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Saved by Jonathan Lukes
on May 15, 2011 at 10:03:12 am


Given the relatively recent and rapid growth of the discipline of on-air branding and promotion within the television industry most training remains "on the job". In addition, the comparatively small number of people employed in this field and the specialized nature of the skills (e.g. the art and science of creating the perfect break architecture) mean that permanent academic or vocational training courses are unlikely to be feasible in the foreseeable future. 



As in many industries internships are both a valuable way to learn and "to get your foot in the door". Keep your eye open for internships posted on the Media Studies Roundup Blog on Tumblr for example: http://www.mediastudiesma.tumblr.com (Password: mediastudies). Internships are sometimes listed at some of the larger media networks based in New York City such as ABC, CBS, NBC and MTV. An intership can also count as credit towards your degree with prior approval from the faculty.


As an intern or when starting a new job in an entry level position it's wise to identify a mentor who can pass on their experience and help guide your career. Most larger companies also have in-house programmes or budgets to cover general training in the use of common office software such as Word, Excel and Powerpoint etc and business practices such as time management or team building. Take advantage of as many of these as possible while ensuring you don't become known as a "training tourist" - someone who attends any course offered no matter how tenuously connected with their job simply as a means of avoiding the daily grind.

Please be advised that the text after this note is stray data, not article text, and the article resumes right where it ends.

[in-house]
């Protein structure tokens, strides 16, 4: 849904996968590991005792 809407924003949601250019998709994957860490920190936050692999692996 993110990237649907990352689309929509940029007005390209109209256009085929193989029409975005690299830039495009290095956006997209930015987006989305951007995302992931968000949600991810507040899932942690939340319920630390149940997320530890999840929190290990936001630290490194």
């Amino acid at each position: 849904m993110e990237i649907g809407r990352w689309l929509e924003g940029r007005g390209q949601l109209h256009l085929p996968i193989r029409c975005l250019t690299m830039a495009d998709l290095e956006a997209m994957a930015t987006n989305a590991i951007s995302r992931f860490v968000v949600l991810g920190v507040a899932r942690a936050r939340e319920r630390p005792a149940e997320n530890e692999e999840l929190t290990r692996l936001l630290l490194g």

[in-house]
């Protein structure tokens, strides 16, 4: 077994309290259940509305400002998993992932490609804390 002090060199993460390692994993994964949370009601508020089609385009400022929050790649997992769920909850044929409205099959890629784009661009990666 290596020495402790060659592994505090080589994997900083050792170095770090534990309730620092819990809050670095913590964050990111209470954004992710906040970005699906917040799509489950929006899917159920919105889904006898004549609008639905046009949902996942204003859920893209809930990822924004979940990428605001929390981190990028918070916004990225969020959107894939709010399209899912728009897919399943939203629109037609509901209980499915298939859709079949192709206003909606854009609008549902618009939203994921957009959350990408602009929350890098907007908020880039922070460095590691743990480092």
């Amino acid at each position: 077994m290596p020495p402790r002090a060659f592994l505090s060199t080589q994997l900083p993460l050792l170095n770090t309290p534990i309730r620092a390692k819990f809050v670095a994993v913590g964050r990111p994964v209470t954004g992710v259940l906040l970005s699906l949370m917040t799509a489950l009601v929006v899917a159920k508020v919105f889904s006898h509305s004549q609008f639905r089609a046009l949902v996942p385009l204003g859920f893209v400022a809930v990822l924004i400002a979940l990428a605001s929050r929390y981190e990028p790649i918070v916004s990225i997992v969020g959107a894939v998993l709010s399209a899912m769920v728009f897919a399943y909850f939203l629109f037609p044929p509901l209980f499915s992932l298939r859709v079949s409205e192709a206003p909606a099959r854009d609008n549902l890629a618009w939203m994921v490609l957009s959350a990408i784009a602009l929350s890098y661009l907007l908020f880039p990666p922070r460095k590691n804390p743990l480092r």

Most suppliers of software and hardware to the broadcast industry run their own training courses sometimes for free as a means of encouraging employees to buy and use their products. A training package may also form part of a larger supplier agreement, for example as part of a deal for proprietary scheduling software used by a channel. The types of courses available depend on which field within the industry in which you work:


  • Designers might attend courses run by software manufacturers such as Adobe (eg Illustrator, Photoshop and After Effects) or hardware manufacturers such as Quantel


  • Promo producers may attend courses offered by Apple for Final Cut Pro or by Avid for their Media Composer



Sometimes networks bring in a leading branding/promo production company to lead a training session, typically lasting a half or full day or even over two days. Lee Hunt for example will run sessions "to refresh strategic thinking, examine the latest tactics from television's most successful networks, get inspired by great work, and hone creative and production skills". Typically such session don't come cheap. Suggesting your boss invite engaging and informative presenters seen at the PromaxBDA to speak to your company (for a fee) is one way of sourcing effective trainers.


 The ubiquitous Lee Hunt



Although there are no formal on-line training courses there are many resources available on the web. For example you can download Lee Hunt's New Best Practices session from the 2010 PromaxBDA conference from his website for free. www.leehunt.com



PromaxBDA runs a number of training courses and workshops throughout the year. See Case Study 1 Section 6 Education for details.  






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